## Wave length and frequency relationship and conversion tools

### Wave length versus frequency:

Frequency: It is the number of times the periodic change is completed in a unit of time. It is the quantity that describes the frequency of periodic motion. It is usually expressed by the symbol f or u, and the unit is one second.
Wave length:It is the distance the wave travels in a vibration cycle. That is, the distance between the two adjacent vibrational phases that are different by 2π along the direction of propagation of the wave. The wavelength λ is equal to the product of the wave velocity V and the period T, that is, λ = VT.

### The conversion formula for frequency and wavelength is  In the formula, V is the propagation speed in meters/second. Is the Wave length， It is the frequency of electromagnetic waves in Hertz(Hz). Version 1.0.0

Frequency: The transmitter of a broadcasting station is the motive force for generating radio waves, where the current first oscillates back and forth very quickly, that is, it oscillates, and after amplification and processing by the transmitter, the signal is strong enough to be transmitted to the antenna of the tower. This is where the actual radio waves are generated. Referring to Figure 1, the curve represents the relationship between intensity and time. The radio wave is generated by the electrons flowing along the antenna. If the left side of the curve is the starting point, we can see that the curve gradually rises from the zero point and then returns. Zero point, which means that the current is on the antenna, the radio wave generated from one end to the other end, and when the current runs back from the other end, it produces a curve below the zero point baseline, which is a cycle. The curve like Figure 1 is the frequency of radio waves. For example, a certain MW station is 1,000,000 cycles/second, but people usually used to reduce it to 1,000 kilohertz (KHz). KHz is the abbreviation of Kilo Hertz. Chinese is called kilohertz, which means One thousand cycles, but the frequency in the short wave band is usually higher (3000-30000 kHz). In order to facilitate reading and writing, the short wave frequency is usually expressed in MHz (MHz). MHz is the abbreviation of English Mega Hertz. In many cases, Both mix KHz and MHz, so it is best to distinguish the meaning of these two different units and their conversion. To convert KHz to MHz, just move the decimal point forward by three bits.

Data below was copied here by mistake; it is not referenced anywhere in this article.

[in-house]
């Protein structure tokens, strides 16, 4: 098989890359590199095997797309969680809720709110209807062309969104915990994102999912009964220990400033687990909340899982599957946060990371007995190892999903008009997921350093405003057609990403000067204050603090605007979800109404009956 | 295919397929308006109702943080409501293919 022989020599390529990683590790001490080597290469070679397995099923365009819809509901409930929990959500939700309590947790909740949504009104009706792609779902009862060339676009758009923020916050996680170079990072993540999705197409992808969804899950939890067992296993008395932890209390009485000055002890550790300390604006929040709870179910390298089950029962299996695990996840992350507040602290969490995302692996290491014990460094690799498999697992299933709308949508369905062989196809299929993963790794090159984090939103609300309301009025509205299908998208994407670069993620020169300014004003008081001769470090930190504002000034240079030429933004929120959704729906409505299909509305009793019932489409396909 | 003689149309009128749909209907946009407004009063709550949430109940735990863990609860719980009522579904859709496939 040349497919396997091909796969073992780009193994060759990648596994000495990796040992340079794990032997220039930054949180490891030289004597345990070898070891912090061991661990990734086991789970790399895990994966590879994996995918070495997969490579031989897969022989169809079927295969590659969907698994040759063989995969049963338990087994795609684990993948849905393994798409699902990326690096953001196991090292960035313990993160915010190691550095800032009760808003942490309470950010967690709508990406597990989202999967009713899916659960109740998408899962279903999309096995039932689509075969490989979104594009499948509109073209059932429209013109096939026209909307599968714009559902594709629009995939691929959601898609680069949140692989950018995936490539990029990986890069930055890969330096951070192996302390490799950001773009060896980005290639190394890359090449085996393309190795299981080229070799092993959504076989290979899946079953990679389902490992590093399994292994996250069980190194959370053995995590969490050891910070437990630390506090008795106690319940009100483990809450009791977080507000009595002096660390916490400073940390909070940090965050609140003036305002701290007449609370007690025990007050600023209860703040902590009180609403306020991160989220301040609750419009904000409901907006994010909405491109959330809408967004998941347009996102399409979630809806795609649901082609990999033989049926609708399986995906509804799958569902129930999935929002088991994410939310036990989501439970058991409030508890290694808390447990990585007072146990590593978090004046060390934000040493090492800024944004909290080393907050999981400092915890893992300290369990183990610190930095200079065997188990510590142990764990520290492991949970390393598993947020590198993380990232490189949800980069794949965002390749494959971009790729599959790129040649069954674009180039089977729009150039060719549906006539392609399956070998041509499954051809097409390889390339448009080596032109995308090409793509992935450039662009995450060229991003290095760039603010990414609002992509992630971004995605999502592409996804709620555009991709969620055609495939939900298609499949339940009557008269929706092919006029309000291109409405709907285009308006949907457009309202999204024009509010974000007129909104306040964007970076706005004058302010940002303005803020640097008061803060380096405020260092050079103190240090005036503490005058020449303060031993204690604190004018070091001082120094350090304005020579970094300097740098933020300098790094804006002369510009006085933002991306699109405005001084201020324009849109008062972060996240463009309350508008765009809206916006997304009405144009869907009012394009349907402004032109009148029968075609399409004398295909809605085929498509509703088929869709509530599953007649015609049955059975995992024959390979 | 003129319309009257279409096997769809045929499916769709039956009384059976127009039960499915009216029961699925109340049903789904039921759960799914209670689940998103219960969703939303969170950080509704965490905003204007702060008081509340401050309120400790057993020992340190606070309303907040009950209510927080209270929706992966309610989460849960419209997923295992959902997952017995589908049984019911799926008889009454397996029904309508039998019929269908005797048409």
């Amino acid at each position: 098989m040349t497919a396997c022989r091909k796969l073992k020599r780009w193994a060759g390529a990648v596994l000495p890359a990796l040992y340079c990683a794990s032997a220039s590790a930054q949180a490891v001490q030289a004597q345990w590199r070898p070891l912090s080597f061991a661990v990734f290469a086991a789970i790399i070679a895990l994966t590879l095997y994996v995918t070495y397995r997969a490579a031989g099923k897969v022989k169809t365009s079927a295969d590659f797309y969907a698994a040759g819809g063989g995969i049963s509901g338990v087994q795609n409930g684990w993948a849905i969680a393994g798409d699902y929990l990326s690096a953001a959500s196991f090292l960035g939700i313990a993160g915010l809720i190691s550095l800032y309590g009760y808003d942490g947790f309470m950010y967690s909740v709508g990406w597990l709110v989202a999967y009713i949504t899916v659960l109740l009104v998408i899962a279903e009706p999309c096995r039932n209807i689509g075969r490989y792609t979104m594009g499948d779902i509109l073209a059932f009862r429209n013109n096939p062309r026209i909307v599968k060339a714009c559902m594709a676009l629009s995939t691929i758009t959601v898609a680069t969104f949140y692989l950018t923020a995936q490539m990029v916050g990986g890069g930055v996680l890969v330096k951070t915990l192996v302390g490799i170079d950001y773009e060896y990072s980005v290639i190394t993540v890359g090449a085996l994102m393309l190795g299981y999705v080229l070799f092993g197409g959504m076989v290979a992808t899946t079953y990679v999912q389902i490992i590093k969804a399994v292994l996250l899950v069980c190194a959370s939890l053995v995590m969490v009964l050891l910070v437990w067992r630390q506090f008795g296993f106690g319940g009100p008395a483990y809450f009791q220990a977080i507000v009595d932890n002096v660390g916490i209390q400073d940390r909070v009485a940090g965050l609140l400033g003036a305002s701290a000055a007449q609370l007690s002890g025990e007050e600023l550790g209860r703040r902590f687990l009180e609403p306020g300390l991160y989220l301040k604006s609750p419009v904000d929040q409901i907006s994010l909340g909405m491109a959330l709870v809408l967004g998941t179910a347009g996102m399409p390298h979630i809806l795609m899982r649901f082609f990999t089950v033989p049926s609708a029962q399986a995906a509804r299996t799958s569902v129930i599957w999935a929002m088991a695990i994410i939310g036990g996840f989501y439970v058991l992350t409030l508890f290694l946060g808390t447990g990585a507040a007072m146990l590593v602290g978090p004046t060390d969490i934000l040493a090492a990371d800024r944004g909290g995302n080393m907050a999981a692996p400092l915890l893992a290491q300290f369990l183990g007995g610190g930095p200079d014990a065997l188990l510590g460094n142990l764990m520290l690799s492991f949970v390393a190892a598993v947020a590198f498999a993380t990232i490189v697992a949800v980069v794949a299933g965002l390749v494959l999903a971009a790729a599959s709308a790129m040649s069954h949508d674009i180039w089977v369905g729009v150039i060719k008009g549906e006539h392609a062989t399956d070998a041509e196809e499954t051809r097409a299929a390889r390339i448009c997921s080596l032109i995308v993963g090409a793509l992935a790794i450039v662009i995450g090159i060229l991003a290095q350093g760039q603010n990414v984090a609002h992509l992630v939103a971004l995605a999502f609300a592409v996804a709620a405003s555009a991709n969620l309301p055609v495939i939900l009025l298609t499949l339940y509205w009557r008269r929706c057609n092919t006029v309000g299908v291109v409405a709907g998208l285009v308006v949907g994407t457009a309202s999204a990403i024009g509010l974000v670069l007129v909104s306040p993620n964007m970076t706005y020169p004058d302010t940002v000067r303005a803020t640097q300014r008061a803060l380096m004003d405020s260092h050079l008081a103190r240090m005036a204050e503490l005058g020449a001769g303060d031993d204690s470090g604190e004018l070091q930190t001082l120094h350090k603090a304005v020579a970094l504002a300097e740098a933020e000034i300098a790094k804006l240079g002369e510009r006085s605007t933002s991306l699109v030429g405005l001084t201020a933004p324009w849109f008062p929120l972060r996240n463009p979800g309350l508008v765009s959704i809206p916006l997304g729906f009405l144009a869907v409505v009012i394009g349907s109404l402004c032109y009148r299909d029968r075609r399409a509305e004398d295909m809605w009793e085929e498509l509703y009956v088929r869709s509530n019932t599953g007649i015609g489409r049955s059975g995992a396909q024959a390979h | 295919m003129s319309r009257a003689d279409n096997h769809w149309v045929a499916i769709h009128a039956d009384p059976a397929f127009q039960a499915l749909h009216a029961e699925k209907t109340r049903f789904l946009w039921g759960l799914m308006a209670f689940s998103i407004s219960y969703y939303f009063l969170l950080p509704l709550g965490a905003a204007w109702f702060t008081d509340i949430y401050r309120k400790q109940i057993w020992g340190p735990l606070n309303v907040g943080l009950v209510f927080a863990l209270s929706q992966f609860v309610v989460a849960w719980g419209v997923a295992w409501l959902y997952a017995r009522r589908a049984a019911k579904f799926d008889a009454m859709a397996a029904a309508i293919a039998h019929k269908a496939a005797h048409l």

E.g：

5900 KHz = 5.9MHz 18000KHz = 18 MHz 1 MHz = 1000 KHz = 1000，000 Hz Note: For FM radio, in order to facilitate reading and writing, it is also expressed in MHz (MHz).

Wavelength: Another name often heard in short-wave broadcasts is the "(m) band" or "meter band", which refers to the wavelength, that is, the distance between one cycle of the wave transmitted from the antenna. . Assuming that the radio wave in Fig. 2 is 15 MHz, its wavelength refers to the distance from point A to point B. If the number of cycles per second doubles, it becomes 30MHz, which is Figure 3. Looking at the waveforms of Fig. 2 and Fig. 3, it can be found that 15 MHz has two cycles of 30 MHz per cycle, that is, the higher the frequency, the shorter the wavelength.

Frequency vs. Wavelength and Conversion: How do you convert a wavelength into a frequency, or do the opposite? Although a station broadcasts at a fixed frequency, "wavelength" is often used. For example, when describing short-wave conduction conditions, using the 31(m) band is much simpler than using "9500KHz to 9900 kHz/KHz" (this is the frequency range planned for international short-wave broadcasting in the 31(m) band). . The formula for converting the frequency into wavelength is wavelength ((m)/meter) = 300,000,000/frequency (MHz/MHz), and the molecular weight of 300,000,000 (m)/meter is the propagation speed of the radio wave in the atmosphere (ie, the speed of light), so The wavelength of 15 megahertz (MHz) is, wavelength = 300000000 / 15000000 = 20 (m) / meter. Of course, short-wave broadcasts have many frequency ranges. It's cumbersome to remember these frequencies and relative wavelengths, but it's not a problem if you grab a trick. First remember the relationship between frequency and wavelength, for example, 15 megahertz (MHz) is 20 (m), then double the frequency, the wavelength is halved, the opposite frequency is halved, and the wavelength is doubled. For example, 15MHz is 20 (m), then 30MHz is 10 (m), and 7.5MHz is 40 (m), which is much easier.

If the above is too complicated, you can also understand it simply: the frequency is used to indicate the exact location of a station; the wavelength is used to indicate the approximate location of the station, and the (m) band is used to indicate a small range of frequencies.

For example, the 19 (m) band represents the frequency range of 15.10 - 15.60 MHz. (Please refer to the International Broadcasting (m) Band Table below)

Radio spectrum: Generally, radio waves refer to the vertices from the extremely low frequency of 10 kHz to the very high frequency of 30 GHz (Giga Hertz). Because the radio spectrum outside this range has a very different characteristics, such as light and X-rays. Etc., at the above 10KHz to 30GHz, usually divided into seven regions, see the table below, where the high frequency 3 ~ 30MHz is the short wave we discussed.